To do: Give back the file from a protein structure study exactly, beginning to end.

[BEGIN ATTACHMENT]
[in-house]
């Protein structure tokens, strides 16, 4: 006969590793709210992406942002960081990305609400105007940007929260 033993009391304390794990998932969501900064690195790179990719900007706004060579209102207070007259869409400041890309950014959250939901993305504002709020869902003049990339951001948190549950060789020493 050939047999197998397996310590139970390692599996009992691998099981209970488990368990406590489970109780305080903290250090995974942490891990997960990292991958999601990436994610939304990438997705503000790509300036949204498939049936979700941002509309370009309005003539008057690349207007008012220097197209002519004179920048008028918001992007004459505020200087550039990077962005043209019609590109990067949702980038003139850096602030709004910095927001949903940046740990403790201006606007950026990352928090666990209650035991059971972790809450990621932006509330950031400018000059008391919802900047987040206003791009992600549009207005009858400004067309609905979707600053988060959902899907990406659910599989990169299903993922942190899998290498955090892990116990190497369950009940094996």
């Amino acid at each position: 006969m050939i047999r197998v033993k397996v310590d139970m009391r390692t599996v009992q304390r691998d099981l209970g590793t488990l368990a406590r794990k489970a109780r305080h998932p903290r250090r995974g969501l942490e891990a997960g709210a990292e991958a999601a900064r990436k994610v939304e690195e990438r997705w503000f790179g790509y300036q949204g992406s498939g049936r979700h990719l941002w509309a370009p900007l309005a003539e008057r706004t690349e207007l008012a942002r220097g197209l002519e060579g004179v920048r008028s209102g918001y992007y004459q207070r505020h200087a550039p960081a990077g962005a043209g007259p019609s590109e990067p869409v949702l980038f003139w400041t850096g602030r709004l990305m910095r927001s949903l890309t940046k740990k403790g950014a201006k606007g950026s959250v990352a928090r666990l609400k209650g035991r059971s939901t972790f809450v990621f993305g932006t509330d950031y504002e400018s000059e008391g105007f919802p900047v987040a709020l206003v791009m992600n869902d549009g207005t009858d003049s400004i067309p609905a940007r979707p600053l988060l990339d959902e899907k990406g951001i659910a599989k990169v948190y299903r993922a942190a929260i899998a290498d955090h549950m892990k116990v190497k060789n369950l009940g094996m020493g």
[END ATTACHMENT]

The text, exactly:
[in-house]
């Protein structure tokens, strides 16, 4: 006969590793709210992406942002960081990305609400105007940007929260 033993009391304390794990998932969501900064690195790179990719900007706004060579209102207070007259869409400041890309950014959250939901993305504002709020869902003049990339951001948190549950060789020493 050939047999197998397996310590139970390692599996009992691998099981209970488990368990406590489970109780305080903290250090995974942490891990997960990292991958999601990436994610939304990438997705503000790509300036949204498939049936979700941002509309370009309005003539008057690349207007008012220097197209002519004179920048008028918001992007004459505020200087550039990077962005043209019609590109990067949702980038003139850096602030709004910095927001949903940046740990403790201006606007950026990352928090666990209650035991059971972790809450990621932006509330950031400018000059008391919802900047987040206003791009992600549009207005009858400004067309609905979707600053988060959902899907990406659910599989990169299903993922942190899998290498955090892990116990190497369950009940094996």
């Amino acid at each position: 006969m050939i047999r197998v033993k397996v310590d139970m009391r390692t599996v009992q304390r691998d099981l209970g590793t488990l368990a406590r794990k489970a109780r305080h998932p903290r250090r995974g969501l942490e891990a997960g709210a990292e991958a999601a900064r990436k994610v939304e690195e990438r997705w503000f790179g790509y300036q949204g992406s498939g049936r979700h990719l941002w509309a370009p900007l309005a003539e008057r706004t690349e207007l008012a942002r220097g197209l002519e060579g004179v920048r008028s209102g918001y992007y004459q207070r505020h200087a550039p960081a990077g962005a043209g007259p019609s590109e990067p869409v949702l980038f003139w400041t850096g602030r709004l990305m910095r927001s949903l890309t940046k740990k403790g950014a201006k606007g950026s959250v990352a928090r666990l609400k209650g035991r059971s939901t972790f809450v990621f993305g932006t509330d950031y504002e400018s000059e008391g105007f919802p900047v987040a709020l206003v791009m992600n869902d549009g207005t009858d003049s400004i067309p609905a940007r979707p600053l988060l990339d959902e899907k990406g951001i659910a599989k990169v948190y299903r993922a942190a929260i899998a290498d955090h549950m892990k116990v190497k060789n369950l009940g094996m020493g």